The couple lived in several places before coming to Kerrville, including Washington, DC; Augusta, George; and Shreveport, Louisiana. In each city, Henry Doyle served as a pastor. In 1908, he was a “candidate for the episcopacy;” I believe that means he was ordained as a bishop in the Methodist Episcopal Church that same year.
Sometime in this period, Henry Doyle contracted tuberculosis, and he and his family moved to Jefferson Street, here in Kerrville. Henry Doyle passed away in Kerrville in 1913.
Annie Doyle lived in Kerrville the rest of her life, passing away in 1937. She had a long life, living until the age of 68. She was a teacher most of her years in Kerrville.
Henry and Annie Doyle are buried in Shreveport, Louisiana.
Until next week, all the best.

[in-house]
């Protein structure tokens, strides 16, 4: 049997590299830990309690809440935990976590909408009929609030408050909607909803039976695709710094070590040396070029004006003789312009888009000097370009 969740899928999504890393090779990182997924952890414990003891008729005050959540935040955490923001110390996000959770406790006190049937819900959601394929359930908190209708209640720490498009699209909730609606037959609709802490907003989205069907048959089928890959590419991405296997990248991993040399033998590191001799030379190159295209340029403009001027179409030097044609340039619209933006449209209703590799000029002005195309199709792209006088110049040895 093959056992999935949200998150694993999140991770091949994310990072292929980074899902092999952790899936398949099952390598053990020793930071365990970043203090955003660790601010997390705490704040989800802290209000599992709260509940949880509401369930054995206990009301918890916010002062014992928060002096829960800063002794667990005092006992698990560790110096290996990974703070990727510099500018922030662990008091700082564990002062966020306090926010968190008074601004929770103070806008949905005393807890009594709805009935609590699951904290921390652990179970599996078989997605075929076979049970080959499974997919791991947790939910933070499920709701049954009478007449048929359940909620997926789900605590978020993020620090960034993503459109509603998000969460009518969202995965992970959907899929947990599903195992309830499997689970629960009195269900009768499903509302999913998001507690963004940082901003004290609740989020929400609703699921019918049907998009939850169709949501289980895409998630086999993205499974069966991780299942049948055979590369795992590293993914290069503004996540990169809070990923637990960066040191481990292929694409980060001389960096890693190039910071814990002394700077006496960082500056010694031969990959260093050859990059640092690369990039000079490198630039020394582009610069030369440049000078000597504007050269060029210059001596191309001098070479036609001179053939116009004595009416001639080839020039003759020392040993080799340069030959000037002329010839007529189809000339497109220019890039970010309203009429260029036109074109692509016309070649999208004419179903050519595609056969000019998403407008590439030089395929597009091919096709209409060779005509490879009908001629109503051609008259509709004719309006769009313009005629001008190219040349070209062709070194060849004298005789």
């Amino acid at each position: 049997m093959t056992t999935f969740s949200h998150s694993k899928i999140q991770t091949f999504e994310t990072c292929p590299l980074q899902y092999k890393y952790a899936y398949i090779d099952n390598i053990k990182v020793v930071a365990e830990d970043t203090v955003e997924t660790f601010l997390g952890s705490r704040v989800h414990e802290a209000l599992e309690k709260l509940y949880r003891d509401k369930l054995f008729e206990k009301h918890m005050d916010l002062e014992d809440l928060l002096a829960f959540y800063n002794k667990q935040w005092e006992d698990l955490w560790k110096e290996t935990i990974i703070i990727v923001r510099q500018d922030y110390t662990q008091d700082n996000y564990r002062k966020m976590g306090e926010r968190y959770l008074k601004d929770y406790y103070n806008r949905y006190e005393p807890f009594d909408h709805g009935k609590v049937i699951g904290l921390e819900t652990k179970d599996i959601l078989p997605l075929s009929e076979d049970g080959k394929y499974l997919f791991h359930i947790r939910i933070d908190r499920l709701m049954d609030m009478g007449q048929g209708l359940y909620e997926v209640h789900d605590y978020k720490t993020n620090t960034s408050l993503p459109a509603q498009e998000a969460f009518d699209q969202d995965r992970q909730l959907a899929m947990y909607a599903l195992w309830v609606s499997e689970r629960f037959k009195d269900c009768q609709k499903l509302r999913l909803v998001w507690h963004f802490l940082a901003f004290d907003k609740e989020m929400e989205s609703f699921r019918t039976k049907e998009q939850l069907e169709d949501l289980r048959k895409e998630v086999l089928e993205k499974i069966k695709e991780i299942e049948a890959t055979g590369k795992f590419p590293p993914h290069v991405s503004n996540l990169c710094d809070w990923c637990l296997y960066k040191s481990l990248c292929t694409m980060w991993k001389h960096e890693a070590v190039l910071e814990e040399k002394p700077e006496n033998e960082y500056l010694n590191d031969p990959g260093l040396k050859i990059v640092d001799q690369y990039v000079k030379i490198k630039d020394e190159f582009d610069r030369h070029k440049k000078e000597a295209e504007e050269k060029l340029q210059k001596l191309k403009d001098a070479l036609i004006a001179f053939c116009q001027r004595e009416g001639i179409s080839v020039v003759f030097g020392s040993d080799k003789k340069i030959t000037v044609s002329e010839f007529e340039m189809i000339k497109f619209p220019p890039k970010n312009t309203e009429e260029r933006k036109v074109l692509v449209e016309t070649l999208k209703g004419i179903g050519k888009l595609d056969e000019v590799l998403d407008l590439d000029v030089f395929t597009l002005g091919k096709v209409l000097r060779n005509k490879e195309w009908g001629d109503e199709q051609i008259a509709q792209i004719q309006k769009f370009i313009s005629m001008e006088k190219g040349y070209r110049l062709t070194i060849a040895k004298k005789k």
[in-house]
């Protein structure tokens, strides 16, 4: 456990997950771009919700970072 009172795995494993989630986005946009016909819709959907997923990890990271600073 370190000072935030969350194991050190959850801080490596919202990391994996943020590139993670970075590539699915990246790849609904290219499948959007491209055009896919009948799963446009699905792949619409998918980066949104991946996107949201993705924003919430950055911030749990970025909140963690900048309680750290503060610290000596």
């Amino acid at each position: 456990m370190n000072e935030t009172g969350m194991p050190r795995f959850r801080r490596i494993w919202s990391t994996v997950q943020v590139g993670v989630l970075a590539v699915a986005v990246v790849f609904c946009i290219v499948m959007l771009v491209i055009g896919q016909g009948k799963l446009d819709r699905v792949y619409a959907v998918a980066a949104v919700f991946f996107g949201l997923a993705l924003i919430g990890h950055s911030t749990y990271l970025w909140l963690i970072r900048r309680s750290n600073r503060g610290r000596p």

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Joe Herring Jr. is a Kerrville native who is fascinated by the stories of families who moved here because of tuberculosis, and how those families changed our community. This column originally appeared in the Kerrville Daily Times February 1, 2020.

I have two books available, both filled with historic photographs of Kerr County.  Both books are available at Wolfmueller's BooksHerring Printing Company, and online by clicking HERE.








Sunday, January 26, 2020

A Museum for the Texas Hill Country

The home of Aime Charles and Myrta Zoe Schreiner, as it appeared in August, 2018.
Click on any image below to enlarge.
This week, with some fanfare, the City of Kerrville, in a joint workshop with the board of the Heart of the Hills Heritage Center, announced their partnership in housing and creating a new history museum to tell the story of the Texas Hill Country. The museum will be housed in the house at 529 Water Street, which was built in 1909 for A. C. and Myrta Schreiner. It’s the old mansion between the Butt-Holdsworth Memorial Library and our print shop, at the intersection of Water and Clay streets.